Risk assets continued their climb in the third quarter, even as ongoing trade tensions and evolving monetary policy drove pockets of volatility both across and within markets. The VIX index more than doubled through August, and U.S. Treasury yields plunged by more than 60 basis points (bps) before partially rebounding in September. And after a long stretch in which equity momentum outperformed and value underperformed, the factors experienced one of their largest reversals in over 30 years. Despite these shifts, factors were broadly positive over the quarter—in fact, carry and momentum factors were positive across fixed income, currency and commodities markets.
While the moves in equity value and momentum were dramatic, we view them as a technical unwind that was more related to investor positioning than to a change in fundamentals, and continue to see equity value as attractive from a valuation perspective. Our base-case view is that major economies will remain in late-cycle territory; however, we acknowledge that the probabilities of recession and other tail risk events have likely risen. Given factors’ ability to provide uncorrelated, diversifying sources of returns, we think they are well positioned to navigate these potential scenarios.
Factors were broadly positive despite geopolitical uncertainty and pockets of volatility
EXHIBIT 1: QUANTITATIVE BETA STRATEGIES LONG/SHORT FACTOR RETURNS
Source: J.P. Morgan Asset Management; data as of September 30, 2019. Note: Factors presented are long/short in nature. Equity factors represented as 100% long notional exposure, macro factors as aggregation of 5% vol sub-components. Valuation spread is a z-score between the median P/E ratio of top-quartile stocks and bottom-quartile stocks as ranked by the value factor.
Factors in focus
Equity factors: A mixed and tumultuous quarter
In early September, the equity value and momentum factors experienced one of their largest three-day reversals in over 30 years (EXHIBIT 2). While the timing and magnitude of these moves were surprising, context can provide a useful perspective on this event. First, after prolonged periods of underperformance by value and outperformance by momentum, both factors were becoming stretched from a valuation perspective and susceptible to reversals. [Note: We upgraded value to attractive in Q3 2018 and downgraded momentum to unattractive in Q4 2018]. Second, as we have highlighted throughout the year, there has been growing evidence of the linkage between value and interest rates, with a flatter yield curve statistically linked to weaker factor performance in the period following the global financial crisis (GFC).1 From mid-July to the beginning of September, interest rates fell over 60bps and the equity value factor plummeted—with both trends reversing course in early September on the back of U.S.-China trade hopes, healthy economic data and central bank optimism (EXHIBIT 3). Finally, as investors have increased their exposure to certain factors, so has the risk that volatility will move higher.2 Overall, we see the recent past as a period characterized by an increase in investor exposure to momentum/ growth stocks and away from value stocks, and view the September move as a technical (partial) unwind of these positions. Indeed, the negative correlation between value and momentum reached a cycle high over the quarter.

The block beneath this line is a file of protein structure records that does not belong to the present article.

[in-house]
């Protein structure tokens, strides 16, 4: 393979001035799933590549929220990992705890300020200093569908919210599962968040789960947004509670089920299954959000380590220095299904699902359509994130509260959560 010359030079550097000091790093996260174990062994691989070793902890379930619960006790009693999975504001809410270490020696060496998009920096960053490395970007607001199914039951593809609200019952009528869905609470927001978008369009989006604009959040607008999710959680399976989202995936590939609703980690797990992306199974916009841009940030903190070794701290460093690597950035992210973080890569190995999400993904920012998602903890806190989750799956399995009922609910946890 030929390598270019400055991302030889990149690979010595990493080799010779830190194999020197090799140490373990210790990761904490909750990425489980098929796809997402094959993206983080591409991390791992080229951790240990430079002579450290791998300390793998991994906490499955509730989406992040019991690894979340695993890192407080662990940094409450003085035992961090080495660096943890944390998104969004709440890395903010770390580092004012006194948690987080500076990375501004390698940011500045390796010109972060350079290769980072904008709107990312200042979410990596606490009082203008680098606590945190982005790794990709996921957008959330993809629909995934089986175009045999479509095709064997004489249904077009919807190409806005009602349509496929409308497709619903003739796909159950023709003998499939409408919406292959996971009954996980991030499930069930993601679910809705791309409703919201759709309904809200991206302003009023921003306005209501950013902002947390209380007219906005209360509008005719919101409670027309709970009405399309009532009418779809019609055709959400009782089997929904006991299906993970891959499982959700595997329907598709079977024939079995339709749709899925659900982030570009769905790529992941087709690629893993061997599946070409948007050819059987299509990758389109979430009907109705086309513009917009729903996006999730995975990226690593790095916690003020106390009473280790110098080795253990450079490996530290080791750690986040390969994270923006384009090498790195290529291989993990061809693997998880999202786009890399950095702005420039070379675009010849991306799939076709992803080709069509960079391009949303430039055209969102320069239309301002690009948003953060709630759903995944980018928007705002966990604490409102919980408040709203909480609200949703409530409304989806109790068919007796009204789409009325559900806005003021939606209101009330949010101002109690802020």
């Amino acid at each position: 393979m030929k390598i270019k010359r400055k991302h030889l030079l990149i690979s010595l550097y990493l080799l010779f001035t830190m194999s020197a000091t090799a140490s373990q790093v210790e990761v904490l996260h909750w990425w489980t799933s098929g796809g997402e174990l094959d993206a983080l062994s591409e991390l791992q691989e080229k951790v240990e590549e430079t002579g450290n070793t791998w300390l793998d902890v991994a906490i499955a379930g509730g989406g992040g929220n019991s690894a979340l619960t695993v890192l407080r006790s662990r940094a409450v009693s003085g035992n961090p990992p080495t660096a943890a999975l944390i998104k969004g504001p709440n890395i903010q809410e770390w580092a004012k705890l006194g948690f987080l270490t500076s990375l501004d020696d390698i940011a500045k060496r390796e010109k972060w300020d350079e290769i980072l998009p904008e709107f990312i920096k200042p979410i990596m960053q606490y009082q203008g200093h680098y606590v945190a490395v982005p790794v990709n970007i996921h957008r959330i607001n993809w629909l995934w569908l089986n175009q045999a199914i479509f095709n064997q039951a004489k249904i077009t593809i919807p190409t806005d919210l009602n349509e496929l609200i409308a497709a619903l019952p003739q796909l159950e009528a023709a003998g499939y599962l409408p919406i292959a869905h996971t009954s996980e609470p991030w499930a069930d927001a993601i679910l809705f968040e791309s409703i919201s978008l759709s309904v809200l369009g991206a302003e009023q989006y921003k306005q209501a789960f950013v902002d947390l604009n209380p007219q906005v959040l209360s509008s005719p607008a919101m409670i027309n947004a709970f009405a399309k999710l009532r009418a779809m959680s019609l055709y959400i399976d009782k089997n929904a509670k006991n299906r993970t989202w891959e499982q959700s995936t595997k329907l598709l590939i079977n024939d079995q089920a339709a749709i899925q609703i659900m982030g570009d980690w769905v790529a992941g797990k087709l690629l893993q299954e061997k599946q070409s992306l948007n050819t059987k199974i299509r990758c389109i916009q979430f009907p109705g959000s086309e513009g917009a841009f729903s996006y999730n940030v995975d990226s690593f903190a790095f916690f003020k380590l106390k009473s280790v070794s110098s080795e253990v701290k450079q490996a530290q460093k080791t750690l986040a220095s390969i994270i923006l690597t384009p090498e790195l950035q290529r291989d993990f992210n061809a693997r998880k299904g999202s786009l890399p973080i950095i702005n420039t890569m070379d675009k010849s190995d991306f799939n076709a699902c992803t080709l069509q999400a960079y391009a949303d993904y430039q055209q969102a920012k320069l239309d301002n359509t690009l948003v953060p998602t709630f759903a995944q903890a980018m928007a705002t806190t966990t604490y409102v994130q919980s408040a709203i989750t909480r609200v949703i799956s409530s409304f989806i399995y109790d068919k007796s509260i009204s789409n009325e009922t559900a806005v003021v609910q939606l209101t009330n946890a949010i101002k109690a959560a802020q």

Value and momentum experienced sharp reversals
EXHIBIT 2: U.S. VALUE VS. U.S. MOMENTUM
Source: FactSet, J.P. Morgan Asset Management; data as of September 30, 2019.
The value factor continued to track interest rates
EXHIBIT 3 U.S. VALUE VS. 10-YEAR YIELD
Source: FactSet, J.P. Morgan Asset Management; data as of September 30, 2019.
Longer term, we continue to see a strong tailwind to the value factor, which remains over 2 standard deviations cheap from a historical perspective (EXHIBIT 4). While an extension of the business cycle may present headwinds for the value factor, cheap valuations and an already visible downside in company fundamentals may serve as catalysts for the factor’s rebound.
Elsewhere, and despite another quarter of strong performance, we remain cautious about the prospects for minimum volatility, at least relative to recent performance. As we’ve noted in the past, minimum volatility has outperformed broad definitions of the quality factor in recent periods. However, on the back of a wave of investor flows and counter to their long-term history, minimum volatility stocks are now more expensive than their higher volatility peers. In fact, prior to the financial crisis, mini- mum volatility stocks were richer than their counterparts only once—in January 1990. In sum, we have reduced our return expectations for the minimum volatility factor.
On a historical basis, the value factor is more than 2 standard deviations cheap
EXHIBIT 4: VALUE FACTOR VALUATION SPREAD (GLOBAL)
Source: J.P. Morgan Asset Management; data as of September 30, 2019. Note: Valuation spread is a z-score between the median P/E ratio of top-quartile stocks and bottom-quartile stocks as ranked by the value factor.